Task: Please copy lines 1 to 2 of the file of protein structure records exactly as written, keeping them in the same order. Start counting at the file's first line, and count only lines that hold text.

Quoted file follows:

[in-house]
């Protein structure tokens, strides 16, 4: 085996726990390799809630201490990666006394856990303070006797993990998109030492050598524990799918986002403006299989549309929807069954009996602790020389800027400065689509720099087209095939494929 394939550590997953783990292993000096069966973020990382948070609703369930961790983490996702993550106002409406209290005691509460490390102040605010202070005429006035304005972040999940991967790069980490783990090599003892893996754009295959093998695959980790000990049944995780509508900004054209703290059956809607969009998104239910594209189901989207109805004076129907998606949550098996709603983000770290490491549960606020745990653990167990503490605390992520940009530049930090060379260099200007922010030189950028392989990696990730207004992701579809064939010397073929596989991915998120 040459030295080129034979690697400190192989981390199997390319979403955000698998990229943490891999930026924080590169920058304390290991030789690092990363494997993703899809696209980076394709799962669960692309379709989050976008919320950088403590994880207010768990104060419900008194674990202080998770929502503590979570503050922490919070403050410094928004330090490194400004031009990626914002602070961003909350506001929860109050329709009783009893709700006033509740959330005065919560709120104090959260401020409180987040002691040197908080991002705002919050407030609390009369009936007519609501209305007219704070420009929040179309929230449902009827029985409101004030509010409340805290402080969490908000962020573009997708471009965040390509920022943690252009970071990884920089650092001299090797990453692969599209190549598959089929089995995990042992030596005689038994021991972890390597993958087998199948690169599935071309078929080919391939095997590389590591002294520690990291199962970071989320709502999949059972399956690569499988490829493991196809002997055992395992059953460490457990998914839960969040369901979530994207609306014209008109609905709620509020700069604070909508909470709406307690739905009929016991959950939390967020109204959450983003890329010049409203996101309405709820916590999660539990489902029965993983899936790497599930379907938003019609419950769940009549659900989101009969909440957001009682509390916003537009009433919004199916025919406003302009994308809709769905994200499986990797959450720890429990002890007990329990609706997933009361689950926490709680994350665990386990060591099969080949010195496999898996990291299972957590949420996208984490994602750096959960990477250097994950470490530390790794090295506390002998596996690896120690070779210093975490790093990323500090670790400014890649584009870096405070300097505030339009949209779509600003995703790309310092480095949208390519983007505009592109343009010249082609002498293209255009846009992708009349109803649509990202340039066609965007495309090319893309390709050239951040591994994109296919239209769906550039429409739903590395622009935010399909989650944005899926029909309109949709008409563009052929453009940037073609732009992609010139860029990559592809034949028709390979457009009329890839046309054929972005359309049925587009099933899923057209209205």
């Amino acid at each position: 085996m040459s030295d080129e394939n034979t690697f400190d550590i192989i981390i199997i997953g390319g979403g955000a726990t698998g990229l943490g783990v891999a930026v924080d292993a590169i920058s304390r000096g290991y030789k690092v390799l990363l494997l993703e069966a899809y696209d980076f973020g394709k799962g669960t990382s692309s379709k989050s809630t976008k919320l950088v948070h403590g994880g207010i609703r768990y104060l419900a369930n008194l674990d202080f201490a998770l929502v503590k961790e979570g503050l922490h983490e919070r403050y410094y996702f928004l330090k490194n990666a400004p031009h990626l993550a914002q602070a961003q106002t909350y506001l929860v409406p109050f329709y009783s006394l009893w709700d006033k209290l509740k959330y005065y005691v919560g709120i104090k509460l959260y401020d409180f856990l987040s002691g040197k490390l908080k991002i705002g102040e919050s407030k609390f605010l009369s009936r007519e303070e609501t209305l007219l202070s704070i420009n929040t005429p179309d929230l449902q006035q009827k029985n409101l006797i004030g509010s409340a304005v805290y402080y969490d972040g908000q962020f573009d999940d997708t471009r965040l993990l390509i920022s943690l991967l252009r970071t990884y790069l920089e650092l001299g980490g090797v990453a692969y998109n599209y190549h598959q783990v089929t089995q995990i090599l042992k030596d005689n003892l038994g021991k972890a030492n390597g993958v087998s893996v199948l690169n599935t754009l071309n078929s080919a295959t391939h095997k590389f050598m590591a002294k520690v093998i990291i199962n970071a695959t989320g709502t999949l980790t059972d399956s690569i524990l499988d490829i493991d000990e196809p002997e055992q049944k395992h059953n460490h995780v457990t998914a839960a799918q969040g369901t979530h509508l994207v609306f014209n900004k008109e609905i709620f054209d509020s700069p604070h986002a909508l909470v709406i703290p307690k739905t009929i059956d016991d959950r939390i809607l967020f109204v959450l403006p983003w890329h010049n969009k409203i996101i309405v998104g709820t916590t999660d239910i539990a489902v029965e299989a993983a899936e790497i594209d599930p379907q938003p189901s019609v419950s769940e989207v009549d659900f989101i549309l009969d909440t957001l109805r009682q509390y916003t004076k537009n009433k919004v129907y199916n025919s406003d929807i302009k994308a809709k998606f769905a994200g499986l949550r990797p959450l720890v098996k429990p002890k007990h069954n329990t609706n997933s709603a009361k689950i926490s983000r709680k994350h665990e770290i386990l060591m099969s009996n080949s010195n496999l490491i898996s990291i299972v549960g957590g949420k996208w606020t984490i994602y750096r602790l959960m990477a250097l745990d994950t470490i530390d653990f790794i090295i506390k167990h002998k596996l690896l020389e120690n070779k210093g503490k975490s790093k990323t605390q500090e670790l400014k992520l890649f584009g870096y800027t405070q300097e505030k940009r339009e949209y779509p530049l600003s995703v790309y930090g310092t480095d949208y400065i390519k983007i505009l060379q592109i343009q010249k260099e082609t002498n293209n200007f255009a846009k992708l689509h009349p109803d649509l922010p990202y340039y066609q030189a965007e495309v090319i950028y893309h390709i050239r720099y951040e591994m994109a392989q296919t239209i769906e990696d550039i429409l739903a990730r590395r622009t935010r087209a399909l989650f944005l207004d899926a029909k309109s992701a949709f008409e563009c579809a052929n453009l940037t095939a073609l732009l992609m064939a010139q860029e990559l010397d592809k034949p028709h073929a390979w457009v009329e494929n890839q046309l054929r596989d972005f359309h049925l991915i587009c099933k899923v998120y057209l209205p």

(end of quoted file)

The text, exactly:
[in-house]
């Protein structure tokens, strides 16, 4: 085996726990390799809630201490990666006394856990303070006797993990998109030492050598524990799918986002403006299989549309929807069954009996602790020389800027400065689509720099087209095939494929 394939550590997953783990292993000096069966973020990382948070609703369930961790983490996702993550106002409406209290005691509460490390102040605010202070005429006035304005972040999940991967790069980490783990090599003892893996754009295959093998695959980790000990049944995780509508900004054209703290059956809607969009998104239910594209189901989207109805004076129907998606949550098996709603983000770290490491549960606020745990653990167990503490605390992520940009530049930090060379260099200007922010030189950028392989990696990730207004992701579809064939010397073929596989991915998120 040459030295080129034979690697400190192989981390199997390319979403955000698998990229943490891999930026924080590169920058304390290991030789690092990363494997993703899809696209980076394709799962669960692309379709989050976008919320950088403590994880207010768990104060419900008194674990202080998770929502503590979570503050922490919070403050410094928004330090490194400004031009990626914002602070961003909350506001929860109050329709009783009893709700006033509740959330005065919560709120104090959260401020409180987040002691040197908080991002705002919050407030609390009369009936007519609501209305007219704070420009929040179309929230449902009827029985409101004030509010409340805290402080969490908000962020573009997708471009965040390509920022943690252009970071990884920089650092001299090797990453692969599209190549598959089929089995995990042992030596005689038994021991972890390597993958087998199948690169599935071309078929080919391939095997590389590591002294520690990291199962970071989320709502999949059972399956690569499988490829493991196809002997055992395992059953460490457990998914839960969040369901979530994207609306014209008109609905709620509020700069604070909508909470709406307690739905009929016991959950939390967020109204959450983003890329010049409203996101309405709820916590999660539990489902029965993983899936790497599930379907938003019609419950769940009549659900989101009969909440957001009682509390916003537009009433919004199916025919406003302009994308809709769905994200499986990797959450720890429990002890007990329990609706997933009361689950926490709680994350665990386990060591099969080949010195496999898996990291299972957590949420996208984490994602750096959960990477250097994950470490530390790794090295506390002998596996690896120690070779210093975490790093990323500090670790400014890649584009870096405070300097505030339009949209779509600003995703790309310092480095949208390519983007505009592109343009010249082609002498293209255009846009992708009349109803649509990202340039066609965007495309090319893309390709050239951040591994994109296919239209769906550039429409739903590395622009935010399909989650944005899926029909309109949709008409563009052929453009940037073609732009992609010139860029990559592809034949028709390979457009009329890839046309054929972005359309049925587009099933899923057209209205």